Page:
“We Did It!” announced the Economist on its cover recently, and continued, “What happens when women are over half the workforce?” The magazine went on and flatly declared: “The rich world’s quiet revolution: women are gradually taking over the workplace.”
I tell you what would happen if women really were half of the workforce: Even more women would be underpaid and even more employers would save a buck. Maybe that’s the trend post-Great Recession: Lay off the higher-paid men and hire us. And that, sadly, includes the communications industry and its giant corporations.
If other industries serve as an example, rampant pay inequality in media is a reality. Reuters reported in October 2008 that the year before, “female chief executives earned just 58% of what their male counterparts did, and their compensation packages were slashed three times as much as their male peers.” Granted, most women CEOs work in smaller companies. But also that in itself is telling.
People don’t like to talk about their salaries, and especially women don’t feel comfortable haggling over compensation (like most men do) before accepting a new position. According to a PINK Magazine study, women don’t ask for pay rises nearly as often as men. Consequently, many women start off on a lower pay level. And this inequality stays with them until they reach the top. Regardless, of the 2,000 world’s top performing companies, 1.5% of the CEOs are women. And in media, name one woman who has clawed herself to the top of a media empire and become a Murdoch in a pantsuit.
The Annenberg Public Policy Center published a study in 2002: “The Glass Ceiling in the Executive Suite.” Guess what they found? The number of executive women in the major communication and entertainment conglomerates is barely in the teens. A year later, a second study revealed that the glass ceiling in media had barely budged. And with it, the prevalence of lower paychecks continued. “Women made no progress in the past year,” the report concluded. That was in 2003. And in 2009? Women in the United States in full-time positions still make only 78 cents on the dollar compared to the typical male worker — more than 45 years after the passage of the Equal Pay Act in 1963.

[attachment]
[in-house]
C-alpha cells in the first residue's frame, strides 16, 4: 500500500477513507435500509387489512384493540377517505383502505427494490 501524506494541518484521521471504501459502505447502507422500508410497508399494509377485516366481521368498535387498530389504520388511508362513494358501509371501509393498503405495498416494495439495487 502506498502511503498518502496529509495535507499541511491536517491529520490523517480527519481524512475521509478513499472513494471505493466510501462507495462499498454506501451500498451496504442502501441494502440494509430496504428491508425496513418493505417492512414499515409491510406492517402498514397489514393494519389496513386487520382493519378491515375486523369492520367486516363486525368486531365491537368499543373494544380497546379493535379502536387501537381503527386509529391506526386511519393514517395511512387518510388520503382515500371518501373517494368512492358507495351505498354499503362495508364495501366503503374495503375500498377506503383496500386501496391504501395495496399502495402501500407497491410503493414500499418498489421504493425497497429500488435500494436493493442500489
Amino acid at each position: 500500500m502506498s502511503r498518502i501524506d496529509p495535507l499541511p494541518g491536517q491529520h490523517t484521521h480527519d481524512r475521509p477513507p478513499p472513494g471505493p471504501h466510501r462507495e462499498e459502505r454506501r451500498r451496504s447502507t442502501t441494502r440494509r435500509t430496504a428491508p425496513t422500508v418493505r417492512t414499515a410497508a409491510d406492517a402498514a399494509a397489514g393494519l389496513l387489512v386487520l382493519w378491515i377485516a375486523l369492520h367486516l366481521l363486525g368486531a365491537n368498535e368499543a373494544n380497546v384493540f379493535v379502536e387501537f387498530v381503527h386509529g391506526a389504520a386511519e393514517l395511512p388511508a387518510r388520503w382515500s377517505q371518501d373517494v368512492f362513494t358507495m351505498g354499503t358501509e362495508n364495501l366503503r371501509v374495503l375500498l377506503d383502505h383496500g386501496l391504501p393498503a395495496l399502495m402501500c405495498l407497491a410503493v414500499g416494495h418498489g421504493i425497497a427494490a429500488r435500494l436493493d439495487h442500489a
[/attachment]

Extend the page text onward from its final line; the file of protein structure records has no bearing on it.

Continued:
According to the Pew Research Center, 49% of Americans believe that “women who try to rise to the top [where they would get paid more] get held back by the ‘old-boy network’.” Women “aren’t supposed to be aggressive and self-promoting, even though it’s often rewarded,” writes Kathleen Deveny in Newsweek (Nov. 30, 2009). She declares that “when women are finally sufficiently represented in the executive suite, we will stop viewing them as proxies for their entire gender — superior or not.” But the magazine also predicted in the same issue that “working women are poised to become the biggest economic engine the world has ever known.” Apparently while clutching their lower paychecks with a smile.
Even so, Gail Evans, who retired from CNN in 2001 as the network’s first female executive vice president, told me she dislikes the term “glass ceiling” because it can become a self-fulfilling prophecy. “It’s about a general power shift that hasn’t happened yet,” says Evans. “Women need to learn how to play the game. We all buy into the same stereotypes: Women take care — and men take charge. Women have to start supporting each other more. Their success is connected. Women think it’s all about ‘I can do it.’ They think that ‘if I try hard, it’ll change.’ We have to go from ‘I can do it,’ which gives isolated success, to ‘we can do it.’ ”
So, no, we haven’t done it — yet. “Equal rights for the sexes will be achieved when mediocre women occupy high positions,” the French writer and feminist Françoise Giroud (1916-2003) once said. Maybe she was on to something.